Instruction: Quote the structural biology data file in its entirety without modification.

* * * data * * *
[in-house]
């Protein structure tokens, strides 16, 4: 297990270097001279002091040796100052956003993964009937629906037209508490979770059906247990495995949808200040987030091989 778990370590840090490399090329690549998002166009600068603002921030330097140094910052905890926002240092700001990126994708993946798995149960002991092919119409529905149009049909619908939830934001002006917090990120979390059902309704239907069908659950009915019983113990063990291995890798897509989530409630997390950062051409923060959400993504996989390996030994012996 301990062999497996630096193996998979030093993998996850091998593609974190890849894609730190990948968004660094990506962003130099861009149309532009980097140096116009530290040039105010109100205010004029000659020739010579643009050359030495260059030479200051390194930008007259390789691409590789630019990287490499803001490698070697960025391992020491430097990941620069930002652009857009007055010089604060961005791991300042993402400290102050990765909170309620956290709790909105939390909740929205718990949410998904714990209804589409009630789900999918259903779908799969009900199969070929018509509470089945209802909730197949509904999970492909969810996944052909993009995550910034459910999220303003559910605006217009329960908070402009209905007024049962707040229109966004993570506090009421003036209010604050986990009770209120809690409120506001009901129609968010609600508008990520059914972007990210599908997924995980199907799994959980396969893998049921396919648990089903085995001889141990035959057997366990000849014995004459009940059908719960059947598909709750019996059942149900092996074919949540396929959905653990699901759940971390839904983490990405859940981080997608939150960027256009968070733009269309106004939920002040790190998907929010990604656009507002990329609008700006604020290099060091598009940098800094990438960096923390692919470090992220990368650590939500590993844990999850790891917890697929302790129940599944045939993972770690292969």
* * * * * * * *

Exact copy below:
[in-house]
């Protein structure tokens, strides 16, 4: 297990270097001279002091040796100052956003993964009937629906037209508490979770059906247990495995949808200040987030091989 778990370590840090490399090329690549998002166009600068603002921030330097140094910052905890926002240092700001990126994708993946798995149960002991092919119409529905149009049909619908939830934001002006917090990120979390059902309704239907069908659950009915019983113990063990291995890798897509989530409630997390950062051409923060959400993504996989390996030994012996 301990062999497996630096193996998979030093993998996850091998593609974190890849894609730190990948968004660094990506962003130099861009149309532009980097140096116009530290040039105010109100205010004029000659020739010579643009050359030495260059030479200051390194930008007259390789691409590789630019990287490499803001490698070697960025391992020491430097990941620069930002652009857009007055010089604060961005791991300042993402400290102050990765909170309620956290709790909105939390909740929205718990949410998904714990209804589409009630789900999918259903779908799969009900199969070929018509509470089945209802909730197949509904999970492909969810996944052909993009995550910034459910999220303003559910605006217009329960908070402009209905007024049962707040229109966004993570506090009421003036209010604050986990009770209120809690409120506001009901129609968010609600508008990520059914972007990210599908997924995980199907799994959980396969893998049921396919648990089903085995001889141990035959057997366990000849014995004459009940059908719960059947598909709750019996059942149900092996074919949540396929959905653990699901759940971390839904983490990405859940981080997608939150960027256009968070733009269309106004939920002040790190998907929010990604656009507002990329609008700006604020290099060091598009940098800094990438960096923390692919470090992220990368650590939500590993844990999850790891917890697929302790129940599944045939993972770690292969």